The following is a transcript of Ambassador James A. Joseph’s keynote address delivered at Coro Pittsburgh’s 10th Annual Martin Luther King Jr. Leadership Awards, on January 28th, 2017 at the DoubleTree Hotel Downtown Pittsburgh. This speech is copyrighted and should not be quoted without attribution.
As people gathered last week in solemn assemblies and joyous celebrations around the world, many used memorable moments from the life and legacy of Dr. Martin Luther King to challenge and inspire us as individuals and to help support, secure and sustain our union as a people. Some used magical metaphors from this truly American story to remember him as a social reformer while others remembered him as an authentic American hero.
While each of these speaks to the measure of the man, this tenth annual leadership awards event provides an opportunity to remember him as a leader who brought a new civility to the struggle for social change, a new realism about the meandering trajectory of social reform and a new narrative about the role of hope in times of adversity. I want thus to suggest that leadership for Martin Luther King was a way of being with four elements that should have great relevance for our own time.
The first is familiar to most of us. Daniel Goldman called it emotional intelligence, the need for empathy, self-awareness and self-control. But long before Goleman’s conclusion from scientific study, my favorite high school teacher liked to quote from his favorite poet and remind us that “If you can keep your head when all about you are losing theirs, someday you will be a man my son.” I am sure that today Rudyard Kipling would use more inclusive language, but the message should apply to all those who seek to be the adult in the room when emotions are running high and civility is a distant memory.
It is emotional intelligence that shapes temperament as well as the capacity for judgement and compassion, but it also reminds us that we must be at ease with ourselves before we can be at ease with others. That is why in my work with young leaders in Southern Africa and in the Southern United States, I often asked the question posed by Oriah the Mountain Dreamer, “Can you be alone with yourself and still like the company you keep?”
While my own grounding in what Goleman called emotional intelligence has been critical, I found in both Martin Luther King and Nelson Mandela three other elements of leadership that we should seek to cultivate, encourage or activate in the next generation of leaders.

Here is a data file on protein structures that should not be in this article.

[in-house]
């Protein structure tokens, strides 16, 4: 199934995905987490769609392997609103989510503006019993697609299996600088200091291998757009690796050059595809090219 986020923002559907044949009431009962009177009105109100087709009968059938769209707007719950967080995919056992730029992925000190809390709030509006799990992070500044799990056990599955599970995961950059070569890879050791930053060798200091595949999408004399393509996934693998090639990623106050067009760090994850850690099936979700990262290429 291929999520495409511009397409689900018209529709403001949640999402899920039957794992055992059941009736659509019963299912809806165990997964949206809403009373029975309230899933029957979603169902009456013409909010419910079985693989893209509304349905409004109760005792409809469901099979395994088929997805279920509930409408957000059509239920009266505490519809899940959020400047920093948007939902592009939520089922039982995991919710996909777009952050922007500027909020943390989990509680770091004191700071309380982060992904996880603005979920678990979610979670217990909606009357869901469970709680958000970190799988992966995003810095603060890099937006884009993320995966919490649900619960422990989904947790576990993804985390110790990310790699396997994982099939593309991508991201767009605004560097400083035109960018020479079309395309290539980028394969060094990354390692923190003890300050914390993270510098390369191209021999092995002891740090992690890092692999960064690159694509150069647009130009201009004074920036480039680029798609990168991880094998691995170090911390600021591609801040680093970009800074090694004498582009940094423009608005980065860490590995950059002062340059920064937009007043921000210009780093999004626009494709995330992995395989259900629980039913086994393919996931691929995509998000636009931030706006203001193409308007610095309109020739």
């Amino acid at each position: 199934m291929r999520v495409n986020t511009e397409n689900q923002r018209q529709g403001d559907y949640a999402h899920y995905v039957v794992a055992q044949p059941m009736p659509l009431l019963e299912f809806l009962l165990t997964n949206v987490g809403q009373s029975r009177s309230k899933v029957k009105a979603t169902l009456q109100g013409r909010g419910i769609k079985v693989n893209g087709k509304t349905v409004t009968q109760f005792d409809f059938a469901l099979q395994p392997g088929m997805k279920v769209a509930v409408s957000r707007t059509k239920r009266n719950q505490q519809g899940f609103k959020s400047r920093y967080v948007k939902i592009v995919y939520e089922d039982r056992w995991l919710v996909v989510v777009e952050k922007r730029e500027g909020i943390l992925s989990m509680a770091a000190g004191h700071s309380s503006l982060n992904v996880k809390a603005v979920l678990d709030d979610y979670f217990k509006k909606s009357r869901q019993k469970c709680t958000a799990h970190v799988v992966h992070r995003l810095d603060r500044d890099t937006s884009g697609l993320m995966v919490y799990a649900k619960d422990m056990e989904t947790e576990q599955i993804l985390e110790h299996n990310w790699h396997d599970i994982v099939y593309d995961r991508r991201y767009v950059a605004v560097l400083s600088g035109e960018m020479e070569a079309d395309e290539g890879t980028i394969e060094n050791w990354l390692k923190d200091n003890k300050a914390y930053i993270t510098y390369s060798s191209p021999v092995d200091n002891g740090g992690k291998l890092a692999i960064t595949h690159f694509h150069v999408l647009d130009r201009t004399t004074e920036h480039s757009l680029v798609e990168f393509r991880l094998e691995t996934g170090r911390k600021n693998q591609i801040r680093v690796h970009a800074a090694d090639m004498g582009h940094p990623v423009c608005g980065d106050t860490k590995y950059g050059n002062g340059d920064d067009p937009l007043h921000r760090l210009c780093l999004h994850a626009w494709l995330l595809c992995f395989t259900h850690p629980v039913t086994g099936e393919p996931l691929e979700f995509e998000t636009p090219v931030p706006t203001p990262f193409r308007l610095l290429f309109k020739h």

Alongside emotional intelligence, Martin Luther King had a keen sense of moral intelligence. He saw ethics as a guide for behavior rather than simply a tool for criticizing the behavior of others. He was as concerned with the public values that build community as he was with the private virtues that build character. I make that distinction because when I joined with three other ministers in Tuscaloosa, Alabama in 1963 to launch the local civil rights movement, we were all over the map in our approach to holiness and in religious affiliation. We even differed on the private virtues that our faith communities proclaimed as absolutes, but we were united in our appeal to the public values our faith traditions shared with the Constitution in its emphasis on justice, tranquility and the public welfare.
That almost sacred document began with the phrase “We the people,” but it did not include people who look like me as full persons in its original prescription for the new democracy. Those who wrote the document had the language right, however, when they suggested in the preamble that in order to form a more perfect union we would have to establish justice and in order to ensure domestic tranquility we would have to promote the general welfare. The preamble also committed us to providing for the common defense, but modern day patriots like Martin Luther King have reminded us that the best way to demonstrate the efficacy of our democracy to critics and adversaries abroad is to demonstrate that it can work equitably for all of our citizens at home.